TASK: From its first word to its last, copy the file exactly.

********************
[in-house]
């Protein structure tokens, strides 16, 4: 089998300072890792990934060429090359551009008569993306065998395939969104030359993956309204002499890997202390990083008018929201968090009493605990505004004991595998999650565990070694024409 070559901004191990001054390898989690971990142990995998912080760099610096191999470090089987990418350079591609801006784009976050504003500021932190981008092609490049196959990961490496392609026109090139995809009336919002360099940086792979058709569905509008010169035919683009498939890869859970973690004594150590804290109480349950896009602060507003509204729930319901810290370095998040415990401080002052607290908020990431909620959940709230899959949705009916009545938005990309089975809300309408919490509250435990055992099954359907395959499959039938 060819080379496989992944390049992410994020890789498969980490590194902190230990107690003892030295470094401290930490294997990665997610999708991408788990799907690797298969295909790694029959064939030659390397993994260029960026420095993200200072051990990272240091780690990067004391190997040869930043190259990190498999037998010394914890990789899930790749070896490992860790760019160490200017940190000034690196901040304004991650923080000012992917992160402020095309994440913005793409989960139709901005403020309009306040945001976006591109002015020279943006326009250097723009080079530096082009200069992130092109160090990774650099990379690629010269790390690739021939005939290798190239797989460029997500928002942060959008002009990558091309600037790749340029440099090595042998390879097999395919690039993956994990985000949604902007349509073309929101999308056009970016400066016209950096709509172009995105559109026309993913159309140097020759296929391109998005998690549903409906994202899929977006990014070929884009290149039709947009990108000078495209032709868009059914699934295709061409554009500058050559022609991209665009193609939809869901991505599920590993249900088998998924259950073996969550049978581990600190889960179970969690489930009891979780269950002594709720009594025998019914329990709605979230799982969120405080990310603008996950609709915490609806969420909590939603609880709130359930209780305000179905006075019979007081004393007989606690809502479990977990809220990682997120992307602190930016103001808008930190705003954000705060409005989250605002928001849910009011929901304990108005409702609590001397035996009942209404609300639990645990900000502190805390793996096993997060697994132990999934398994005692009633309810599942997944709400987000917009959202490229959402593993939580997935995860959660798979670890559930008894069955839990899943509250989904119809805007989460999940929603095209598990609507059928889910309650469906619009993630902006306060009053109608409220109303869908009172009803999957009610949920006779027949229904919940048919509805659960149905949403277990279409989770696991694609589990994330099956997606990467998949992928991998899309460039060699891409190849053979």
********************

[in-house]
């Protein structure tokens, strides 16, 4: 089998300072890792990934060429090359551009008569993306065998395939969104030359993956309204002499890997202390990083008018929201968090009493605990505004004991595998999650565990070694024409 070559901004191990001054390898989690971990142990995998912080760099610096191999470090089987990418350079591609801006784009976050504003500021932190981008092609490049196959990961490496392609026109090139995809009336919002360099940086792979058709569905509008010169035919683009498939890869859970973690004594150590804290109480349950896009602060507003509204729930319901810290370095998040415990401080002052607290908020990431909620959940709230899959949705009916009545938005990309089975809300309408919490509250435990055992099954359907395959499959039938 060819080379496989992944390049992410994020890789498969980490590194902190230990107690003892030295470094401290930490294997990665997610999708991408788990799907690797298969295909790694029959064939030659390397993994260029960026420095993200200072051990990272240091780690990067004391190997040869930043190259990190498999037998010394914890990789899930790749070896490992860790760019160490200017940190000034690196901040304004991650923080000012992917992160402020095309994440913005793409989960139709901005403020309009306040945001976006591109002015020279943006326009250097723009080079530096082009200069992130092109160090990774650099990379690629010269790390690739021939005939290798190239797989460029997500928002942060959008002009990558091309600037790749340029440099090595042998390879097999395919690039993956994990985000949604902007349509073309929101999308056009970016400066016209950096709509172009995105559109026309993913159309140097020759296929391109998005998690549903409906994202899929977006990014070929884009290149039709947009990108000078495209032709868009059914699934295709061409554009500058050559022609991209665009193609939809869901991505599920590993249900088998998924259950073996969550049978581990600190889960179970969690489930009891979780269950002594709720009594025998019914329990709605979230799982969120405080990310603008996950609709915490609806969420909590939603609880709130359930209780305000179905006075019979007081004393007989606690809502479990977990809220990682997120992307602190930016103001808008930190705003954000705060409005989250605002928001849910009011929901304990108005409702609590001397035996009942209404609300639990645990900000502190805390793996096993997060697994132990999934398994005692009633309810599942997944709400987000917009959202490229959402593993939580997935995860959660798979670890559930008894069955839990899943509250989904119809805007989460999940929603095209598990609507059928889910309650469906619009993630902006306060009053109608409220109303869908009172009803999957009610949920006779027949229904919940048919509805659960149905949403277990279409989770696991694609589990994330099956997606990467998949992928991998899309460039060699891409190849053979």